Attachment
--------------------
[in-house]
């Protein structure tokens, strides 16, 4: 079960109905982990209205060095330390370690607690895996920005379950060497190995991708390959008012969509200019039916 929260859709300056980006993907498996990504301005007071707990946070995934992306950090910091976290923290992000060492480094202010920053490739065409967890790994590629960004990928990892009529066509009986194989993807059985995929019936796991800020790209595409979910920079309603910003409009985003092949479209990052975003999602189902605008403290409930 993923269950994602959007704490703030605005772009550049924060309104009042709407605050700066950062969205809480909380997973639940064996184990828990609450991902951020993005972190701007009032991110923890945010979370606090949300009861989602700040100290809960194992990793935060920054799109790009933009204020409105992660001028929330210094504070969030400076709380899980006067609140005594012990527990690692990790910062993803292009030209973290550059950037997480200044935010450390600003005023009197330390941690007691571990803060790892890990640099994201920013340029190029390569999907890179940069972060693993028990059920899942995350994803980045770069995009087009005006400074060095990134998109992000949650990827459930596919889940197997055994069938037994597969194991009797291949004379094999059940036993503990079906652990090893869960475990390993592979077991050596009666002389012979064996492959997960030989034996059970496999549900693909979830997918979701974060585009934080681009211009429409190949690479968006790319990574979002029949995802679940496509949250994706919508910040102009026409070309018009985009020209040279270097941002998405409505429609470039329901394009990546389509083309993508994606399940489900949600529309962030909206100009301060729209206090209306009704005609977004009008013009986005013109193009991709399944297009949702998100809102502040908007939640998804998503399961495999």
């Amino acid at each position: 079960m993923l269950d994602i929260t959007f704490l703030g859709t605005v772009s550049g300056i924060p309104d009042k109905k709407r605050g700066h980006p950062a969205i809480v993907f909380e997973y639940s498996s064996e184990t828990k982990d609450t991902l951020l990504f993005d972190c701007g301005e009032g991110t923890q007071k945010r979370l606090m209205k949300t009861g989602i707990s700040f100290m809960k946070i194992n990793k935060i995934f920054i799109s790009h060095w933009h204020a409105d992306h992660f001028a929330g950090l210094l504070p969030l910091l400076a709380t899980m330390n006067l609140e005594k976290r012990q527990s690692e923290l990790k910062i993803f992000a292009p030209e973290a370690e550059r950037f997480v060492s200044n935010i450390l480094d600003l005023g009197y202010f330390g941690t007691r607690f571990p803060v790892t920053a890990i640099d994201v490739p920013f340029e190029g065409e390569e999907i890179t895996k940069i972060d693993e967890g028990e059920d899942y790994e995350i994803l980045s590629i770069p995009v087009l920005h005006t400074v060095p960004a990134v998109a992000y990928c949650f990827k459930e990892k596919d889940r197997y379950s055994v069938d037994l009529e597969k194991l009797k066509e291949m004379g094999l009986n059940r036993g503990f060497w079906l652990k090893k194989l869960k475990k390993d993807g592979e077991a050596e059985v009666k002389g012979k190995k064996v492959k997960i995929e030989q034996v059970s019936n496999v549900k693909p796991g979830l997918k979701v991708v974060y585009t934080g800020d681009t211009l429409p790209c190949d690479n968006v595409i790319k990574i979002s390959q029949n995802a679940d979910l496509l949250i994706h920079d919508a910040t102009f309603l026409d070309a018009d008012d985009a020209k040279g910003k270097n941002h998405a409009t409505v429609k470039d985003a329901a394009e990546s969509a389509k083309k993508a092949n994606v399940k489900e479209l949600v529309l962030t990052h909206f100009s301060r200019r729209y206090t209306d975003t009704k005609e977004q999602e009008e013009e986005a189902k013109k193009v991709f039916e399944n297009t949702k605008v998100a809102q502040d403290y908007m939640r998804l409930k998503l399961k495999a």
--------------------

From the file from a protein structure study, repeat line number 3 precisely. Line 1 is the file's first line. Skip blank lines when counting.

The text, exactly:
């Amino acid at each position: 079960m993923l269950d994602i929260t959007f704490l703030g859709t605005v772009s550049g300056i924060p309104d009042k109905k709407r605050g700066h980006p950062a969205i809480v993907f909380e997973y639940s498996s064996e184990t828990k982990d609450t991902l951020l990504f993005d972190c701007g301005e009032g991110t923890q007071k945010r979370l606090m209205k949300t009861g989602i707990s700040f100290m809960k946070i194992n990793k935060i995934f920054i799109s790009h060095w933009h204020a409105d992306h992660f001028a929330g950090l210094l504070p969030l910091l400076a709380t899980m330390n006067l609140e005594k976290r012990q527990s690692e923290l990790k910062i993803f992000a292009p030209e973290a370690e550059r950037f997480v060492s200044n935010i450390l480094d600003l005023g009197y202010f330390g941690t007691r607690f571990p803060v790892t920053a890990i640099d994201v490739p920013f340029e190029g065409e390569e999907i890179t895996k940069i972060d693993e967890g028990e059920d899942y790994e995350i994803l980045s590629i770069p995009v087009l920005h005006t400074v060095p960004a990134v998109a992000y990928c949650f990827k459930e990892k596919d889940r197997y379950s055994v069938d037994l009529e597969k194991l009797k066509e291949m004379g094999l009986n059940r036993g503990f060497w079906l652990k090893k194989l869960k475990k390993d993807g592979e077991a050596e059985v009666k002389g012979k190995k064996v492959k997960i995929e030989q034996v059970s019936n496999v549900k693909p796991g979830l997918k979701v991708v974060y585009t934080g800020d681009t211009l429409p790209c190949d690479n968006v595409i790319k990574i979002s390959q029949n995802a679940d979910l496509l949250i994706h920079d919508a910040t102009f309603l026409d070309a018009d008012d985009a020209k040279g910003k270097n941002h998405a409009t409505v429609k470039d985003a329901a394009e990546s969509a389509k083309k993508a092949n994606v399940k489900e479209l949600v529309l962030t990052h909206f100009s301060r200019r729209y206090t209306d975003t009704k005609e977004q999602e009008e013009e986005a189902k013109k193009v991709f039916e399944n297009t949702k605008v998100a809102q502040d403290y908007m939640r998804l409930k998503l399961k495999a």